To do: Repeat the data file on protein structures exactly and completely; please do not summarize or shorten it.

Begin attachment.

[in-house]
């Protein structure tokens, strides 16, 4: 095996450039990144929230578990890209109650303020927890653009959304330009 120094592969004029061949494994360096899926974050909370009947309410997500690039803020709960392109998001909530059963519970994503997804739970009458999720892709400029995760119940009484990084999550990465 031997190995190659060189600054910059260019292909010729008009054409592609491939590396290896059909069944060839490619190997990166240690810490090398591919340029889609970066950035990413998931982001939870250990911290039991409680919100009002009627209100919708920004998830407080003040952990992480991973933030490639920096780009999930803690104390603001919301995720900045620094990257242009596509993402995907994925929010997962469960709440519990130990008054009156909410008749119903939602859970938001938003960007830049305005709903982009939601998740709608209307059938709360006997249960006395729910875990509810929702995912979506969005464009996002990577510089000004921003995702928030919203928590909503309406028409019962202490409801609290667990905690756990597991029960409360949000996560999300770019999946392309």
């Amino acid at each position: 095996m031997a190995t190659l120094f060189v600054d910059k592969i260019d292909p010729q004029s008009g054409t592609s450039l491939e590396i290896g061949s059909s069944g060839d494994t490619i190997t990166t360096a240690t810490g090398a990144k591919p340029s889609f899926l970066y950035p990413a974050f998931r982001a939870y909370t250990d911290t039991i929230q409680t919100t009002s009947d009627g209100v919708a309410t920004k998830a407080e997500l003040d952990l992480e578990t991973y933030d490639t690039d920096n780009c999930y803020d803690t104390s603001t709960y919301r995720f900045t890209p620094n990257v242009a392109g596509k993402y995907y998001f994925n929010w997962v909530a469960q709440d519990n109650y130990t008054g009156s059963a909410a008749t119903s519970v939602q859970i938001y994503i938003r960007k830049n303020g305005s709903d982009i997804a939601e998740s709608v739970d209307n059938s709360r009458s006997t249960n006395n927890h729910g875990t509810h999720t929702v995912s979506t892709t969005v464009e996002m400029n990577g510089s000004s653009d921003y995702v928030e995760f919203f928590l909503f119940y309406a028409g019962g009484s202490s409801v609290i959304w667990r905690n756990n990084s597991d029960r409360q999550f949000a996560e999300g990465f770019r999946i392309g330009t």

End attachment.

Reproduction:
[in-house]
């Protein structure tokens, strides 16, 4: 095996450039990144929230578990890209109650303020927890653009959304330009 120094592969004029061949494994360096899926974050909370009947309410997500690039803020709960392109998001909530059963519970994503997804739970009458999720892709400029995760119940009484990084999550990465 031997190995190659060189600054910059260019292909010729008009054409592609491939590396290896059909069944060839490619190997990166240690810490090398591919340029889609970066950035990413998931982001939870250990911290039991409680919100009002009627209100919708920004998830407080003040952990992480991973933030490639920096780009999930803690104390603001919301995720900045620094990257242009596509993402995907994925929010997962469960709440519990130990008054009156909410008749119903939602859970938001938003960007830049305005709903982009939601998740709608209307059938709360006997249960006395729910875990509810929702995912979506969005464009996002990577510089000004921003995702928030919203928590909503309406028409019962202490409801609290667990905690756990597991029960409360949000996560999300770019999946392309």
């Amino acid at each position: 095996m031997a190995t190659l120094f060189v600054d910059k592969i260019d292909p010729q004029s008009g054409t592609s450039l491939e590396i290896g061949s059909s069944g060839d494994t490619i190997t990166t360096a240690t810490g090398a990144k591919p340029s889609f899926l970066y950035p990413a974050f998931r982001a939870y909370t250990d911290t039991i929230q409680t919100t009002s009947d009627g209100v919708a309410t920004k998830a407080e997500l003040d952990l992480e578990t991973y933030d490639t690039d920096n780009c999930y803020d803690t104390s603001t709960y919301r995720f900045t890209p620094n990257v242009a392109g596509k993402y995907y998001f994925n929010w997962v909530a469960q709440d519990n109650y130990t008054g009156s059963a909410a008749t119903s519970v939602q859970i938001y994503i938003r960007k830049n303020g305005s709903d982009i997804a939601e998740s709608v739970d209307n059938s709360r009458s006997t249960n006395n927890h729910g875990t509810h999720t929702v995912s979506t892709t969005v464009e996002m400029n990577g510089s000004s653009d921003y995702v928030e995760f919203f928590l909503f119940y309406a028409g019962g009484s202490s409801v609290i959304w667990r905690n756990n990084s597991d029960r409360q999550f949000a996560e999300g990465f770019r999946i392309g330009t």